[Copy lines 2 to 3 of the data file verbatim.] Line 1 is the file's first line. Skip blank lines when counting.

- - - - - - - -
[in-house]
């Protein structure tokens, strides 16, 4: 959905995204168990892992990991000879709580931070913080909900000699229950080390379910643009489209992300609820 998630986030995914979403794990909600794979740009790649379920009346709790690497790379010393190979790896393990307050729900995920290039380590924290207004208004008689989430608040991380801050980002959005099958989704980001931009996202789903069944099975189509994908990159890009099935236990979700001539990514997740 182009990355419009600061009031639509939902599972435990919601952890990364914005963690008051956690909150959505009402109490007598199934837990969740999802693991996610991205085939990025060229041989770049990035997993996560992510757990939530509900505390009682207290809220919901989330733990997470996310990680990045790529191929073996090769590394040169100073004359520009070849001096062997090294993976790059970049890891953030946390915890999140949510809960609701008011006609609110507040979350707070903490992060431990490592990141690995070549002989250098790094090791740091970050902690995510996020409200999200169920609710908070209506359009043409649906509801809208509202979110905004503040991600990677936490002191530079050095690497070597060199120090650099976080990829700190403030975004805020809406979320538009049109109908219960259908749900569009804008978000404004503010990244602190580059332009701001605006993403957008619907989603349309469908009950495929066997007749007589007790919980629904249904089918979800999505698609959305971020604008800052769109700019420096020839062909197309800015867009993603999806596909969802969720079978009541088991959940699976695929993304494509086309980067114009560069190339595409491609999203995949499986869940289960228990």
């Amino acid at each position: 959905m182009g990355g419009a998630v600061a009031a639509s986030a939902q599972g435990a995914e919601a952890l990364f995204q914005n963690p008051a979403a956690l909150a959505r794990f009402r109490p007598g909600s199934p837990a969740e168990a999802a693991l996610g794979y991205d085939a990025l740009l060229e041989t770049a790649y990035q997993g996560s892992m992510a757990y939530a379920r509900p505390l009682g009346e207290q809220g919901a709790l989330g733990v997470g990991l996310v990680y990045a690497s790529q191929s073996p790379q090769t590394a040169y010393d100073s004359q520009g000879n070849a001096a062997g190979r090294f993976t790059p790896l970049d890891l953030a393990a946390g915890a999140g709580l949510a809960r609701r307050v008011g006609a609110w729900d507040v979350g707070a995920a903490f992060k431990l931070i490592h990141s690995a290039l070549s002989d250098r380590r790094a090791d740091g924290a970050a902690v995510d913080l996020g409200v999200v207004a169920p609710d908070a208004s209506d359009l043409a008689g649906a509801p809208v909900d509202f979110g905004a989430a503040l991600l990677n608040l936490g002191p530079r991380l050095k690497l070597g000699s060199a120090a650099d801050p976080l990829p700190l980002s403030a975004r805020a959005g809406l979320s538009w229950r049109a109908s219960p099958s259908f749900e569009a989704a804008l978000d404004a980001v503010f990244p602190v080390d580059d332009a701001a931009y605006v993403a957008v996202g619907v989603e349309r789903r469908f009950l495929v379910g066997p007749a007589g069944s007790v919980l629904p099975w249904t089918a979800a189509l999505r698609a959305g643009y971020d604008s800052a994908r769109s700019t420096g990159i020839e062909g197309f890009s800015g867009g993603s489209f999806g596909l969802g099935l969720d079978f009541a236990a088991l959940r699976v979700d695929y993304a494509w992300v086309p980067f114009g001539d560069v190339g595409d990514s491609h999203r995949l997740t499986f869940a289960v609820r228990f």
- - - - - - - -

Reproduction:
């Protein structure tokens, strides 16, 4: 959905995204168990892992990991000879709580931070913080909900000699229950080390379910643009489209992300609820 998630986030995914979403794990909600794979740009790649379920009346709790690497790379010393190979790896393990307050729900995920290039380590924290207004208004008689989430608040991380801050980002959005099958989704980001931009996202789903069944099975189509994908990159890009099935236990979700001539990514997740 182009990355419009600061009031639509939902599972435990919601952890990364914005963690008051956690909150959505009402109490007598199934837990969740999802693991996610991205085939990025060229041989770049990035997993996560992510757990939530509900505390009682207290809220919901989330733990997470996310990680990045790529191929073996090769590394040169100073004359520009070849001096062997090294993976790059970049890891953030946390915890999140949510809960609701008011006609609110507040979350707070903490992060431990490592990141690995070549002989250098790094090791740091970050902690995510996020409200999200169920609710908070209506359009043409649906509801809208509202979110905004503040991600990677936490002191530079050095690497070597060199120090650099976080990829700190403030975004805020809406979320538009049109109908219960259908749900569009804008978000404004503010990244602190580059332009701001605006993403957008619907989603349309469908009950495929066997007749007589007790919980629904249904089918979800999505698609959305971020604008800052769109700019420096020839062909197309800015867009993603999806596909969802969720079978009541088991959940699976695929993304494509086309980067114009560069190339595409491609999203995949499986869940289960228990």
């Amino acid at each position: 959905m182009g990355g419009a998630v600061a009031a639509s986030a939902q599972g435990a995914e919601a952890l990364f995204q914005n963690p008051a979403a956690l909150a959505r794990f009402r109490p007598g909600s199934p837990a969740e168990a999802a693991l996610g794979y991205d085939a990025l740009l060229e041989t770049a790649y990035q997993g996560s892992m992510a757990y939530a379920r509900p505390l009682g009346e207290q809220g919901a709790l989330g733990v997470g990991l996310v990680y990045a690497s790529q191929s073996p790379q090769t590394a040169y010393d100073s004359q520009g000879n070849a001096a062997g190979r090294f993976t790059p790896l970049d890891l953030a393990a946390g915890a999140g709580l949510a809960r609701r307050v008011g006609a609110w729900d507040v979350g707070a995920a903490f992060k431990l931070i490592h990141s690995a290039l070549s002989d250098r380590r790094a090791d740091g924290a970050a902690v995510d913080l996020g409200v999200v207004a169920p609710d908070a208004s209506d359009l043409a008689g649906a509801p809208v909900d509202f979110g905004a989430a503040l991600l990677n608040l936490g002191p530079r991380l050095k690497l070597g000699s060199a120090a650099d801050p976080l990829p700190l980002s403030a975004r805020a959005g809406l979320s538009w229950r049109a109908s219960p099958s259908f749900e569009a989704a804008l978000d404004a980001v503010f990244p602190v080390d580059d332009a701001a931009y605006v993403a957008v996202g619907v989603e349309r789903r469908f009950l495929v379910g066997p007749a007589g069944s007790v919980l629904p099975w249904t089918a979800a189509l999505r698609a959305g643009y971020d604008s800052a994908r769109s700019t420096g990159i020839e062909g197309f890009s800015g867009g993603s489209f999806g596909l969802g099935l969720d079978f009541a236990a088991l959940r699976v979700d695929y993304a494509w992300v086309p980067f114009g001539d560069v190339g595409d990514s491609h999203r995949l997740t499986f869940a289960v609820r228990f």